It is rare that I don’t think about my father. When we sing a certain song in church, I remember singing it with him. When a song comes on the radio or iPod shuffle, I remember sitting the wooden pew listening to him sing that song in church. When the car makes a funny sound, I think about in what seemed like no time at all, he would be able to identify the sound. When I watch the CBS Evening News, I remember how that was a part of his evening ritual when coming home from work.
And I miss him.
I miss that he would always be there. I miss that he always seemed to have a fix, no matter the problem. I miss how he deeply listened to people, hearing them to speech. I miss how helping and serving others was important to him.
There is a glimmer of a memory watching my dad shave. The sink full of warm water, the shaving cream spread across his face, and razor in hand. A skill I would need to master. My parents gave me shaving cream and razors for Easter one year while I was in middle school. Shaving would become a ritual for me just it had for my dad.
But not this month.
This month I have not been shaving. No razor or shaving cream has touched my face. I have decided not to shave in observance of No Shave November. According the No Shave November website, this is “a unique way to raise cancer awareness.” The monies donated support the American Cancer Society. But a quick Google search will show that there are other organizations that encourage men to participate in some form of No Shave November to raise funds and awareness for their causes.
I have decided to do in memory of my father, Bruce C. Stanley. Dad had prostate cancer and died from it April 15, 2001. Easter Sunday. That previous September Dad had started experiencing unbearable back pain. It was treated for a pinched nerve. After a month of the pain continuing, Dad went to get a second opinion and that is when he learned that he actually had prostate cancer.
Prostate cancer is one of the leading diseases in men. It is the second cause of cancer death in men, only to lung cancer. According to cancer.org, the American Cancer Society estimated that in 2013 about 238,590 men will be newly diagnosed with the disease and that the disease will be the cause of death for about 29,720 men. Roughly about 1 in 36 men will die from prostate cancer.
Dad just happened to be one of the 1s.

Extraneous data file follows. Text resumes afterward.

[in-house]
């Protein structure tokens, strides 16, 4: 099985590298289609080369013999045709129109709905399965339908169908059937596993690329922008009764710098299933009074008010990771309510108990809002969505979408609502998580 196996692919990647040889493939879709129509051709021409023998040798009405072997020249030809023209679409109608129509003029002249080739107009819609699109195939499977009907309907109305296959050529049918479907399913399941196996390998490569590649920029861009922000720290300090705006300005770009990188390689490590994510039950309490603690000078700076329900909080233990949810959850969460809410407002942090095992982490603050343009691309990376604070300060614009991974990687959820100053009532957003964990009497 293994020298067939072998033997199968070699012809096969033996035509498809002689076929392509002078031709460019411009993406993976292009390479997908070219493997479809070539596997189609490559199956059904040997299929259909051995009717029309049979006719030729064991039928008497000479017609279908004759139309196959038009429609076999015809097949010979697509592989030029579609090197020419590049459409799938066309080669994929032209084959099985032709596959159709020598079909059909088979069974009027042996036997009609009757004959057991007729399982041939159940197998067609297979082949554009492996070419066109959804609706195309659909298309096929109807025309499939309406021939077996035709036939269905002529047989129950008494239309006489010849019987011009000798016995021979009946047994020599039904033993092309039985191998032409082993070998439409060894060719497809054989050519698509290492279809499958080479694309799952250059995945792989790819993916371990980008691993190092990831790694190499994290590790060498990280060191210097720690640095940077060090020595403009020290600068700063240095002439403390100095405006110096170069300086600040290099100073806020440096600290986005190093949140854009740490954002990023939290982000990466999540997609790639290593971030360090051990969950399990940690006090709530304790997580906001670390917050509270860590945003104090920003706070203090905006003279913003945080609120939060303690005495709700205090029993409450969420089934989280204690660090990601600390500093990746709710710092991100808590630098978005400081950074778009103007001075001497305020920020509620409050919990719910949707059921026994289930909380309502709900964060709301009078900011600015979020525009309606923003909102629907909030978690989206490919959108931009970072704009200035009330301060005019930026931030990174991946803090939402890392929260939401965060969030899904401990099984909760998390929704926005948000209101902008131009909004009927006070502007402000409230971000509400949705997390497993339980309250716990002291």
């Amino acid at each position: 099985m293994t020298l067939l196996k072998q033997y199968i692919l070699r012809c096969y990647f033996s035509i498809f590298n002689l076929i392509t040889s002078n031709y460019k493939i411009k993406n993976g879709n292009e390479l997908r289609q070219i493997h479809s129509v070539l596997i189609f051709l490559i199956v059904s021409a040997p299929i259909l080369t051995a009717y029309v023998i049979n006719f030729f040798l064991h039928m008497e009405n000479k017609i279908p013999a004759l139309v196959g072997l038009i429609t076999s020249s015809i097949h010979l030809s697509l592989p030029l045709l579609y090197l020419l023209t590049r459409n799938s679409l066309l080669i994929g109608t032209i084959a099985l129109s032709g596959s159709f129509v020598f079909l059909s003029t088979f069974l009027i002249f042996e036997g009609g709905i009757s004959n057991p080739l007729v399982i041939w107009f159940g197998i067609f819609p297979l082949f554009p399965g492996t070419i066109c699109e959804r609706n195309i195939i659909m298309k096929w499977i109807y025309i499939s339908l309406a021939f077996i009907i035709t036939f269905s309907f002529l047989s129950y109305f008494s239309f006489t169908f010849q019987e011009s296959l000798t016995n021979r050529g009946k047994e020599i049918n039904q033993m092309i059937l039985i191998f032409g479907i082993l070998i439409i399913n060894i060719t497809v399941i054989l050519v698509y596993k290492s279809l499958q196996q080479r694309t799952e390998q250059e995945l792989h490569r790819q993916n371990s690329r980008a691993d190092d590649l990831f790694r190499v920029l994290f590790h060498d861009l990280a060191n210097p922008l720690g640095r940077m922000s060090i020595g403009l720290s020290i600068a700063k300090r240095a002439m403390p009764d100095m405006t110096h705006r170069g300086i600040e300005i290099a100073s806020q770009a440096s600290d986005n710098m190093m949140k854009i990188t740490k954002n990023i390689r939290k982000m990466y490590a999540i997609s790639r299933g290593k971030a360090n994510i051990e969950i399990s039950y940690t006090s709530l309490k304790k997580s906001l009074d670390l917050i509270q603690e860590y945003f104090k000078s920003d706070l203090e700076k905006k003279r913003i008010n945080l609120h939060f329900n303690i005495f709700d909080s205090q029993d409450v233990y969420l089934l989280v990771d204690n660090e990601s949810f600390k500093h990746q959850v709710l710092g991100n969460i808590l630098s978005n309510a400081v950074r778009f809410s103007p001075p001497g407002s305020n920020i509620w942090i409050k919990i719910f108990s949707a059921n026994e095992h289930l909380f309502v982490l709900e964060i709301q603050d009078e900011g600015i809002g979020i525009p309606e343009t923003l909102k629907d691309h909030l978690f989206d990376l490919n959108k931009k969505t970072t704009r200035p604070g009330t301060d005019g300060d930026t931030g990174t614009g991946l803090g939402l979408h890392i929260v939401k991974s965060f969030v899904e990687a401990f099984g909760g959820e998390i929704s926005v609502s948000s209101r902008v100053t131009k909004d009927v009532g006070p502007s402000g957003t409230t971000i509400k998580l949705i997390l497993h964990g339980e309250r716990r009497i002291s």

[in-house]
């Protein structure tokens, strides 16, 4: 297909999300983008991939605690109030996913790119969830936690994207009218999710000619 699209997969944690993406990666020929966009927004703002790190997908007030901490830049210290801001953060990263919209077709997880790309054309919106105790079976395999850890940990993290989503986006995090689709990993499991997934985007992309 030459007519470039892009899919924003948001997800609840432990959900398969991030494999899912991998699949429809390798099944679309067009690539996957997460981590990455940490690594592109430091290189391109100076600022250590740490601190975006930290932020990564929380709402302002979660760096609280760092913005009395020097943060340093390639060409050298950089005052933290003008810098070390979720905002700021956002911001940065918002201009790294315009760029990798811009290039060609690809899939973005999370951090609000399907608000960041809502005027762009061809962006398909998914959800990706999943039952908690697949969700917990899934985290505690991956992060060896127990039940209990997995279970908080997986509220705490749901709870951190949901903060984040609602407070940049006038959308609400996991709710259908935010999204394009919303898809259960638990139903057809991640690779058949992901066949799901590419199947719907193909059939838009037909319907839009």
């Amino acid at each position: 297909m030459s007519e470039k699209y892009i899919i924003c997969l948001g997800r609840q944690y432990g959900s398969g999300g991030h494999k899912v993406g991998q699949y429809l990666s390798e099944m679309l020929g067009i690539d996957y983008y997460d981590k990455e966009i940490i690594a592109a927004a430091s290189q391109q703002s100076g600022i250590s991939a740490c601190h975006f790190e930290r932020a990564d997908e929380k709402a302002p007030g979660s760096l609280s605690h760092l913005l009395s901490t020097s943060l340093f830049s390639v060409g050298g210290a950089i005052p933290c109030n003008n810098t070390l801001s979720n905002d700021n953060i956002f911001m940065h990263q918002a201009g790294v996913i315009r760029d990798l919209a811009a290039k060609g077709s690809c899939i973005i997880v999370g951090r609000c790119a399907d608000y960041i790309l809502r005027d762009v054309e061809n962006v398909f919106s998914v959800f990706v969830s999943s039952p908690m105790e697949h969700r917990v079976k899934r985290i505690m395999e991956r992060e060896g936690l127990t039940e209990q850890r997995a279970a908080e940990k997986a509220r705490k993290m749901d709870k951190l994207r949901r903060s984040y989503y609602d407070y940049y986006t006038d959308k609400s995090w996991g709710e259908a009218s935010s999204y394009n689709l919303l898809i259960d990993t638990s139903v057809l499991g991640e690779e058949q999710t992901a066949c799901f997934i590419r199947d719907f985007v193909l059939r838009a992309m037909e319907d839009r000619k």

Dad always had facial hair. For the longest time, it was full fledge beard.
But, not always. When he and Mom got married in 1975, he had a simple, conservative mustache.
After I was born, he sported his awesomeness, circa 1979-1980.
As the ’80s continued, the mustache became the beard.
Over time, it returned to a simple mustache. The switch came after much debate in our house as to whether Dad should shave his beard or not. I don’t remember what the deciding factor was, but it was a compromise to keep the mustache. And he held on to the mustache for as long as he could.
In the first few months after learning he had prostate cancer, there wasn’t too much change. But eventually, Dad would have to limit himself to the amount of physical labor he could do. The pain was just too great. While we worked in the yard, he would sit on the back deck watching, and wishing he could be out there with us.
As the cancer got stronger, Dad got weaker. He would eventually not have the strength to support himself to get up or to sit down. Family members would come by and, in a day, build a wheelchair ramp on the front of the house. Dad would be wheeled out in a wheelchair on the new ramp, lifted up out the car, and sat into the car.
To see my father – the essence of manhood – so weak and unable to do “manly” things, was heartbreaking. He was the one who worked on all kinds of automobiles. He was the one who chopped wood so we had firewood for the winter. He was the one who built a doghouse for our dog. He was Dad.
He was the one who carried us when we were not able to make it on our own. Yet, here he was in a hospital bed barely able to raise himself up. The more the cancer grew, and the more medicine ravaged through his body, the less hair he had. Including the facial hair that was a part of his identity as much as it was a part of his face.
The loosing of hair marked the lost of strength.
And so, I’m not shaving to remember, to honor, to raise awareness, and most of all, to be strong for all the times my father wasn’t able to be.
For more information about No Shave November, visit their website here, and consider making a donation to the American Cancer Society.